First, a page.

The Indian Economy: Surging Ahead

True: Every budget gets mired in a bit of poetry towards the end; just so as to prolong it superfluously. But deficit problems, inflation and recession notwithstanding, tossncook look up, and the sun is shining bright on the Indian economy. Eight of the Government master plans for developing 54 cities as ‘Solar cities’ have been approved. Agra, Aizawl, Delhi, Chandigarh, Moradabad, Dombivli Indore and Kohima will soon find themselves on the solar power maps of the world. Commerce and Industry Minister, Anand Sharma has also agreed to approve oil and gas projects in ’30 days’ flat while urging Gulf businesses to take advantage of investment opportunities in India. Nuclear power too may see rapid progress if the demand for safer nuclear plants becomes more emergent. So, the energy sector is about take a sea change, spelling good times for the power deficit economy of India.

This budget is also likely to see policy reforms to strengthen existing ones and proposals of new ones; reforms in land acquisition and new banking licenses are on the anvil. Some needs are practical. Subsidies have done nothing but fuel inflation; moves are on to stop populist gestures of keeping subsidies on cooking gas and diesel. The nation’s current account deficit had soared to a record 5.4 percent of the GDP in the July- September quarter, primarily led by oil and gold imports. All efforts must be on to bring this below 5 percent level in order to keep it manageable, and get the required sovereign ratings. This would also improve higher foreign investment prospects, hoodpay which is much needed. Addressing fiscal consolidation, an HSBC report says the RBI is likely cut in interest rates in its next policy meet on March 19. This would give impetus to the reforms push by the government for the economy of India.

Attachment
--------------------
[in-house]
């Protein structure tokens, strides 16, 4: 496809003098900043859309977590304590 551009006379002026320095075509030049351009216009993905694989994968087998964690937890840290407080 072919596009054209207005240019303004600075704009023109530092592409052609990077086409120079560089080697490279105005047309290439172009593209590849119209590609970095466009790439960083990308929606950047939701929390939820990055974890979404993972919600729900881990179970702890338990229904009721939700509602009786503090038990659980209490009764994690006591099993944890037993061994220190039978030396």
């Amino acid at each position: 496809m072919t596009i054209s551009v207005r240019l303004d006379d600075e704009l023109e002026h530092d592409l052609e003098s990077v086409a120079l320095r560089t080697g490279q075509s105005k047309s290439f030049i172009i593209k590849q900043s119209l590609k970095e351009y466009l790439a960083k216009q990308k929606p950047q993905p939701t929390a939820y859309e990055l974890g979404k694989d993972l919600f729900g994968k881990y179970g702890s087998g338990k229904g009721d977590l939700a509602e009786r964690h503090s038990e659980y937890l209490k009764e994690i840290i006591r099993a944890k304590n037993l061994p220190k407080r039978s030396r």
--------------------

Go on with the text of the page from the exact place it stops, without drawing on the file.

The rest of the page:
Thinking ahead, in its February review this year, the Centre for Monitoring Indian Economy (CMIE) predicts a 6.8% growth in 2013-14. Even on a more vibrant note, CMIE says ‘growth will be aided by easing supply constraints, lower inflation, softening of interest rates and fast tracking of investment projects.”

As for the high flyers, there is more good news. India already boasts of being home to the second largest business jets number in the pan Asia region with a diverse fleet of 165, this is expected to double in the next five years says global consultancy expert PwC. A new entrant, Nextant, is all set for India with its ‘remanufactured’ Hawker Beech craft business jets: This would reduce their costs by almost half as well as bring down operating costs tremendously; enabling them reach from Delhi to Beijing or Delhi to Riyadh on a single tank of fuel! Well, panasiabiz high times for the super rich too! Two surveys by the PHD Chamber of Commerce and Ficci, of majority of Indian corporates indicate that they are optimistic and expect better business conditions. This could translate into more sales and higher profit margins in the coming 6 months to the next three years.

So what to expect in this budget? Finance Minister P Chidambaram is more or less likely to announce changes in the regulatory regime governing capital markets. He is expected to scrap the cap on amount Foreign Institutional Investors, allowing them to invest in corporate debt. Also expected is a simpler regime for foreign investors in bonds and stocks, kevythirsi to boost the investment climate.


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